Characterization of a carboxyl-terminal deletion mutant of the human choriogonadotropin beta subunit

Date of Award




Degree Name

Doctor of Philosophy (Ph.D.)


Biochemistry and Molecular Biology

First Committee Member

J. David Puett - Committee Chair


The $\beta$ subunit of human choriogonadotropin contains an extension of 24 amino acids, glycosylated at 4 serines, that is not present in the structurally and functionally similar $\beta$ subunit of human lutropin. In addition to this carboxyl-terminal extension in human choriogonadotropin $\beta$, the two gonadotropin $\beta$ subunits differ in the number of N-asparagine carbohydrate moieties and in 20% of the amino acid residues. These subunits associate with a common $\alpha$ subunit, and the resulting hormones, acting through the same receptor, exhibit different potencies in certain cell types. In order to ascertain whether the O-linked carboxyl-terminal extension of human choriogonadotropin $\beta$ contributes to this difference in activity, a premature termination codon was introduced at position 122 to produce a mutant $\beta$ subunit lacking the carboxyl-terminal extension. The cDNA was transiently expressed under the constitutive transcriptional control of an RSV promoter in a Chinese hamster ovarian cell line with a stably integrated and expressed bovine $\alpha$ gene, and the resulting heterologous bovine $\alpha$-des(122-145) human $\beta$ gonadotropin was compared with a heterologous bovine $\alpha$-human $\beta$ gonadotropin prepared using the cDNA from the human $\beta$ gene. Results demonstrate that the carboxyl-terminal region of human choriogonadotropin $\beta$ is not required for proper folding of the $\beta$ subunit, for association with the complementary $\alpha$ subunit, or for secretion of heterodimer. It also makes no discernable contribution to acute steroidogenesis in rat or mouse Leydig cells.Transformed Leydig cells (MA-10), however, respond similarly to both standard gonadotropins as well as to both expressed gonadotropins in their steroidogenic potencies. The magnitude of the cyclic 3$\sp\prime$,5$\sp\prime$-adenosine monophosphate response in MA-10 cells is greater for human lutropin than it is for human choriogonadotropin, but is equivalent for both of the expressed gonadotropins. Thus, it appears the potency differences that can be demonstrated with the two human gonadotropins in rodent Leydig cells arise from the 20% difference in amino acid sequence of the core region, or from the glycosylation differences. It is likely that the carboxyl-terminal region of human choriogonadotropin $\beta$ may contribute to the greater circulatory half-life of human choriogonadotropin compared to human lutropin. (Abstract shortened with permission of author.)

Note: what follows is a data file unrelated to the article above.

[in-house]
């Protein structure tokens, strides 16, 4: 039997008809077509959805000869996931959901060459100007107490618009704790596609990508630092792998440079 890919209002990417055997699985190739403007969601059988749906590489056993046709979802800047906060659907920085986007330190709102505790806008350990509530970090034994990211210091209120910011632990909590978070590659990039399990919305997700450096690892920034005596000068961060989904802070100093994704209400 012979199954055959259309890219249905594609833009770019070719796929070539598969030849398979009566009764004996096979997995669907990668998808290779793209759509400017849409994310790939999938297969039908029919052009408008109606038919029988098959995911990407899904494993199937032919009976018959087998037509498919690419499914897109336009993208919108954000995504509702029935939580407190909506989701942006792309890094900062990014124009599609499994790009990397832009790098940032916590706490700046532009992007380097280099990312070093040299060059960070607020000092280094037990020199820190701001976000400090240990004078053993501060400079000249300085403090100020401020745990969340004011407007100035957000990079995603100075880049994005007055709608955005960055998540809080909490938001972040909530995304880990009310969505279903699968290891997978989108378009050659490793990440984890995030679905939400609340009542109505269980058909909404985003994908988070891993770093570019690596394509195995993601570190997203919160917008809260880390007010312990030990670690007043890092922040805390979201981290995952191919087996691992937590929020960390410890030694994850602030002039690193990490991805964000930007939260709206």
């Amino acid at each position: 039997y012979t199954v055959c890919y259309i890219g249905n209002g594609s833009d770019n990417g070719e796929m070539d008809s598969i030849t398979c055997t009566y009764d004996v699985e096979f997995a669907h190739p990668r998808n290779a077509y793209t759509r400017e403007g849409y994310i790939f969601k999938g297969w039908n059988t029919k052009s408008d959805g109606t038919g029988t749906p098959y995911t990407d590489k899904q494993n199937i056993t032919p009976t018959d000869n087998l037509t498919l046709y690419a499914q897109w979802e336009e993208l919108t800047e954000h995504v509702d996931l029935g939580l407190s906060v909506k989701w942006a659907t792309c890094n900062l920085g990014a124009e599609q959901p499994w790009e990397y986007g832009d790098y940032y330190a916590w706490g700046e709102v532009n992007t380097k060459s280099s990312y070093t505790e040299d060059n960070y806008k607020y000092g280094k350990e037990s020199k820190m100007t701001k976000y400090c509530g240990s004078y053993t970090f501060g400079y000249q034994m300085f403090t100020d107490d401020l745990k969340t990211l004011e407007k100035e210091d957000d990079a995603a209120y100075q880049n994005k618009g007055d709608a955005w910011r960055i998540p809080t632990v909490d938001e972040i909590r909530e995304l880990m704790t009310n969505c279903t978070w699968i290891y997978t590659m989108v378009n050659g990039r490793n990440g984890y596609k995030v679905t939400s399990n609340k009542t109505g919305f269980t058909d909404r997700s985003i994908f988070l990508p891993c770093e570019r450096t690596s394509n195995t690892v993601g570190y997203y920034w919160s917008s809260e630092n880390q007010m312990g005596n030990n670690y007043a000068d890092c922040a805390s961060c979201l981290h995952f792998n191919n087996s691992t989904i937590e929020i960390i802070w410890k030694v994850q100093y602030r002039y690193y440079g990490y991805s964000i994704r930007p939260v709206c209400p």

Biology, Molecular; Chemistry, Biochemistry

Link to Full Text


Link to Full Text